Any who did not bow his head would lose it. All bowed.
Now almost seventy years of age, Suleiman the Magnificent, ruler of the most powerful empire on earth, turned carefully on the high dais and sat back upon the richly gilded, crimson cushioned Throne of the Caliph. Before him, more than a hundred courtiers, viziers, eunuchs and pashas bent low in obeisance. He waited for some time. It was at his word, his whim, that they might arise again, and none other. Let them remain bowed until they stiffened and ached. Let them remember.
At last he gave the nod, and the assembled commanders of his empire stood upright once more.
He surveyed the Hall of Audience, hushed with soft Persian carpets, lit with fine silver filigree lanterns, hung with silks and tapestries. He knew almost everything, but let them think he knew all. His great dark eyes rested on many a face in turn. His once handsome features now sagged, riven with lines of care, and more private sorrows. But he was Sultan and Emperor still.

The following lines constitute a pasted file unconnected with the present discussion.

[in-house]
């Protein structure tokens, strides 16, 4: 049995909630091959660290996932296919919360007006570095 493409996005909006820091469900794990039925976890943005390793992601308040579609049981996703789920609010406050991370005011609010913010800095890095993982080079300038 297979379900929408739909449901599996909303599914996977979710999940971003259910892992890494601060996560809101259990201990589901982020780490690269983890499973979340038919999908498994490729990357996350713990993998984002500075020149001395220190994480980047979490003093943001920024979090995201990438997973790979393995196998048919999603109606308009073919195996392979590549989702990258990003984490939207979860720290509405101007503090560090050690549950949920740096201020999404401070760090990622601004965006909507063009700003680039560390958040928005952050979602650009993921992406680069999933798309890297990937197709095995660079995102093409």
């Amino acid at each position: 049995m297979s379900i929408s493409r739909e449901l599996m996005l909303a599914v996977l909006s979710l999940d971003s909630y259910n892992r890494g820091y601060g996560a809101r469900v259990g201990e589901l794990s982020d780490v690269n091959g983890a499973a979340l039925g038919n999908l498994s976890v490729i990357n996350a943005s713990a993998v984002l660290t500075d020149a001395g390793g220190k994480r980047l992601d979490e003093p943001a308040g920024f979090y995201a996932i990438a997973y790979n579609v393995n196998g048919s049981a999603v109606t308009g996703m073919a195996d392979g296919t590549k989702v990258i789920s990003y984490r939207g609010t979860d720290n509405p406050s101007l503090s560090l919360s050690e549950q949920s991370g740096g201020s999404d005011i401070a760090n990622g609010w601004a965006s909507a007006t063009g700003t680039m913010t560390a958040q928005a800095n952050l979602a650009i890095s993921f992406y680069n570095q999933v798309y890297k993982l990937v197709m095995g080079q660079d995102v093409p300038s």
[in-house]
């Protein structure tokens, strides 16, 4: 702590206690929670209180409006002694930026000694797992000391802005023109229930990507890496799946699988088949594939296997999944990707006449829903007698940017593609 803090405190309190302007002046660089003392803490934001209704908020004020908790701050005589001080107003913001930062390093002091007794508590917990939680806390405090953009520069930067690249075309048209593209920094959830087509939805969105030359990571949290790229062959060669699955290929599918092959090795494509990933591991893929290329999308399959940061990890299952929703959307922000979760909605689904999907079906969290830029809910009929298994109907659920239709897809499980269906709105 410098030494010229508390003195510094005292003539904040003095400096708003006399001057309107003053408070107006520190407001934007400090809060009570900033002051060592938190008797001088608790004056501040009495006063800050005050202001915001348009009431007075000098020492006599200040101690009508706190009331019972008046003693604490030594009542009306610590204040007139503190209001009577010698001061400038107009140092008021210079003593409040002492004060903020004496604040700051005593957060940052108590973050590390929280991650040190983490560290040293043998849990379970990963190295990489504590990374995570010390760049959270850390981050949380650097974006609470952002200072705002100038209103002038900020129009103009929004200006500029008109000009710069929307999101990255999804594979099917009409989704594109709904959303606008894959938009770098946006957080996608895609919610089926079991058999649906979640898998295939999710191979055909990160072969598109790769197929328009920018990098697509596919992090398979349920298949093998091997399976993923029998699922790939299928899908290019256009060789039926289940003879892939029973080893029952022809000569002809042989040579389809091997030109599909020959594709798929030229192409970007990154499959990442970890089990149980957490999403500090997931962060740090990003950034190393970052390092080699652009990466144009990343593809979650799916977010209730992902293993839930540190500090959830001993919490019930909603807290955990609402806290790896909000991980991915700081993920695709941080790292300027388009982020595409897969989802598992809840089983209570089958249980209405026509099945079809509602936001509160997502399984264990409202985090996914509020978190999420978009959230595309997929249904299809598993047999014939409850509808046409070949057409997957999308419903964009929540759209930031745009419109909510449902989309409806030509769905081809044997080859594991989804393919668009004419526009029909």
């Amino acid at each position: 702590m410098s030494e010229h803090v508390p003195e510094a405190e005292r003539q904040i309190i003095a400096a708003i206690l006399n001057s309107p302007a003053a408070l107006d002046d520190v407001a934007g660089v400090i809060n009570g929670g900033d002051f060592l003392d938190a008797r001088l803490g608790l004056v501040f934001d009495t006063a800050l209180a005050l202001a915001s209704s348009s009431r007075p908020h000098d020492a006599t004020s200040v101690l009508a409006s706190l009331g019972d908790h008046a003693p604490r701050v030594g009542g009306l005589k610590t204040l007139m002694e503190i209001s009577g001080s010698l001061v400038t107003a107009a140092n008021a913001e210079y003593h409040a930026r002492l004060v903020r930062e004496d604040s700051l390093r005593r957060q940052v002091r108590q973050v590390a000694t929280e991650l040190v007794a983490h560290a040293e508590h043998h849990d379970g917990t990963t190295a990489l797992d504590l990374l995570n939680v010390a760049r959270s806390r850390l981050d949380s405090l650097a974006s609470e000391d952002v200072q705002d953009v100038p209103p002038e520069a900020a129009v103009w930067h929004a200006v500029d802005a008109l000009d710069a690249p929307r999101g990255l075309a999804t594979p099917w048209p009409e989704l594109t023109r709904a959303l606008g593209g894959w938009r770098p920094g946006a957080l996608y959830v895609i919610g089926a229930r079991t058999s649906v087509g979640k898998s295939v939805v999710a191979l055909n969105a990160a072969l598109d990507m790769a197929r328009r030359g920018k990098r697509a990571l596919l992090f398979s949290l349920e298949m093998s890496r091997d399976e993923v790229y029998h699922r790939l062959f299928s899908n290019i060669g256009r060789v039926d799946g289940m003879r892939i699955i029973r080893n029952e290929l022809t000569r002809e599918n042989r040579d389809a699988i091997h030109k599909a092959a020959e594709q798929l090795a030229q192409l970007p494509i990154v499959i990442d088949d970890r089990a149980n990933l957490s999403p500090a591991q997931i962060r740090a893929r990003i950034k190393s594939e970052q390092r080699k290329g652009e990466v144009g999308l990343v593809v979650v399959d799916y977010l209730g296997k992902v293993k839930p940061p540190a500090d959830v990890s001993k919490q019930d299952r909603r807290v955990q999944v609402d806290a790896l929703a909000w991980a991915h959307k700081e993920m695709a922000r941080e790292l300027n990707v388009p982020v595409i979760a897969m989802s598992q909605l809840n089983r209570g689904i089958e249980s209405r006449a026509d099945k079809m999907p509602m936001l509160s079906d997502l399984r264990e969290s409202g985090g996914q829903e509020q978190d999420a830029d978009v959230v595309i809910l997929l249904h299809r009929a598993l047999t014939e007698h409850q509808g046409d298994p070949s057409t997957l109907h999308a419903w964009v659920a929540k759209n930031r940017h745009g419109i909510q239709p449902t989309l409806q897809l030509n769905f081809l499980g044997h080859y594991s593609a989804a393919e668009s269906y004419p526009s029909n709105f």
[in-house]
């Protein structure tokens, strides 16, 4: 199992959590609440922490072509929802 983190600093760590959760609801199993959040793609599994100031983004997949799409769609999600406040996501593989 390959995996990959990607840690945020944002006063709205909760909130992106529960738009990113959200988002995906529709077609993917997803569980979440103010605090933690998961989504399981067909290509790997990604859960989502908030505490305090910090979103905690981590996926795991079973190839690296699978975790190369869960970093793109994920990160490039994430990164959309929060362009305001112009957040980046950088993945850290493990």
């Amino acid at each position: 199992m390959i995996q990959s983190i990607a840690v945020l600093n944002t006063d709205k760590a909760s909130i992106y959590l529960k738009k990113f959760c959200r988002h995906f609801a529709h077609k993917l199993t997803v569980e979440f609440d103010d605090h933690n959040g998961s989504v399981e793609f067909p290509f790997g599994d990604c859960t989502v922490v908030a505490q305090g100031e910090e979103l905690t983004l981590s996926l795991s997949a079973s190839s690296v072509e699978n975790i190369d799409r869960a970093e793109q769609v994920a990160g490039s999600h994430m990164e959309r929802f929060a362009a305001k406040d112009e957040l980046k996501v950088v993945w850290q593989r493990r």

In the past four decades, had he not conquered from the Pillars of Hercules to the Black Sea, from the heart of European Christendom
to the shores of India? Tomorrow he would have his crier give out his list of conquests once again. Let none think this ageing Emperor was finished yet, or ripe to fall. Let them remember.
‘By the will of Allah, the compassionate, the merciful, Conqueror of Aden, Algiers, Baghdad, Belgrade, Budapest, Rhodes, Nakshivan, Rivan, Tabriz, and Temesvár!’